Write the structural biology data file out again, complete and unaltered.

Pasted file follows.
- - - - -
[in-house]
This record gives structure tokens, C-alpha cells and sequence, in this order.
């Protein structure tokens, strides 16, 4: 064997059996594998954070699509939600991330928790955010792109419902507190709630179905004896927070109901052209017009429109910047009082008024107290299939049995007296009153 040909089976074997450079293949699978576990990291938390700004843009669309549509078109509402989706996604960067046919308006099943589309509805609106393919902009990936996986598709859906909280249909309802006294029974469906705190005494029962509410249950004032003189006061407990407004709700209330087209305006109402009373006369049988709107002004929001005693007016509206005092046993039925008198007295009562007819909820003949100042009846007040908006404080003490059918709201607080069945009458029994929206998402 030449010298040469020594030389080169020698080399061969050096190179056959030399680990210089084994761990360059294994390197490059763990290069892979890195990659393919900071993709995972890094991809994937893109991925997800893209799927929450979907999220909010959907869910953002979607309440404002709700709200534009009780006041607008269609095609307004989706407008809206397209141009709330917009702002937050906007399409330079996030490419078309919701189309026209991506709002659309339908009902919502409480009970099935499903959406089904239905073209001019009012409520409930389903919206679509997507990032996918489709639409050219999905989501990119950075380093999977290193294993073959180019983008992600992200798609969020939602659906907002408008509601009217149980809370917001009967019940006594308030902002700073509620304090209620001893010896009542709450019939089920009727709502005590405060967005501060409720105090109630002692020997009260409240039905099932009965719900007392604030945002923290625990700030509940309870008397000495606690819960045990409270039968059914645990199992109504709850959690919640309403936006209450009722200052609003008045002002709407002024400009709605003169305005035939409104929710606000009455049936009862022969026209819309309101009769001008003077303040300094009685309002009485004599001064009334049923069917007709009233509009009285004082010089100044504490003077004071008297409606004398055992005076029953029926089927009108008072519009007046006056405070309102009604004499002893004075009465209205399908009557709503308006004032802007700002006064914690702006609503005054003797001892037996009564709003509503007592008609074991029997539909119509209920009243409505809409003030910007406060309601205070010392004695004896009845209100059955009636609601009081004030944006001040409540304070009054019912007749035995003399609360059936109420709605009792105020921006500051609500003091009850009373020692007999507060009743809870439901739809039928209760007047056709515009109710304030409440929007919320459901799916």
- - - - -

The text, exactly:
[in-house]
This record gives structure tokens, C-alpha cells and sequence, in this order.
């Protein structure tokens, strides 16, 4: 064997059996594998954070699509939600991330928790955010792109419902507190709630179905004896927070109901052209017009429109910047009082008024107290299939049995007296009153 040909089976074997450079293949699978576990990291938390700004843009669309549509078109509402989706996604960067046919308006099943589309509805609106393919902009990936996986598709859906909280249909309802006294029974469906705190005494029962509410249950004032003189006061407990407004709700209330087209305006109402009373006369049988709107002004929001005693007016509206005092046993039925008198007295009562007819909820003949100042009846007040908006404080003490059918709201607080069945009458029994929206998402 030449010298040469020594030389080169020698080399061969050096190179056959030399680990210089084994761990360059294994390197490059763990290069892979890195990659393919900071993709995972890094991809994937893109991925997800893209799927929450979907999220909010959907869910953002979607309440404002709700709200534009009780006041607008269609095609307004989706407008809206397209141009709330917009702002937050906007399409330079996030490419078309919701189309026209991506709002659309339908009902919502409480009970099935499903959406089904239905073209001019009012409520409930389903919206679509997507990032996918489709639409050219999905989501990119950075380093999977290193294993073959180019983008992600992200798609969020939602659906907002408008509601009217149980809370917001009967019940006594308030902002700073509620304090209620001893010896009542709450019939089920009727709502005590405060967005501060409720105090109630002692020997009260409240039905099932009965719900007392604030945002923290625990700030509940309870008397000495606690819960045990409270039968059914645990199992109504709850959690919640309403936006209450009722200052609003008045002002709407002024400009709605003169305005035939409104929710606000009455049936009862022969026209819309309101009769001008003077303040300094009685309002009485004599001064009334049923069917007709009233509009009285004082010089100044504490003077004071008297409606004398055992005076029953029926089927009108008072519009007046006056405070309102009604004499002893004075009465209205399908009557709503308006004032802007700002006064914690702006609503005054003797001892037996009564709003509503007592008609074991029997539909119509209920009243409505809409003030910007406060309601205070010392004695004896009845209100059955009636609601009081004030944006001040409540304070009054019912007749035995003399609360059936109420709605009792105020921006500051609500003091009850009373020692007999507060009743809870439901739809039928209760007047056709515009109710304030409440929007919320459901799916």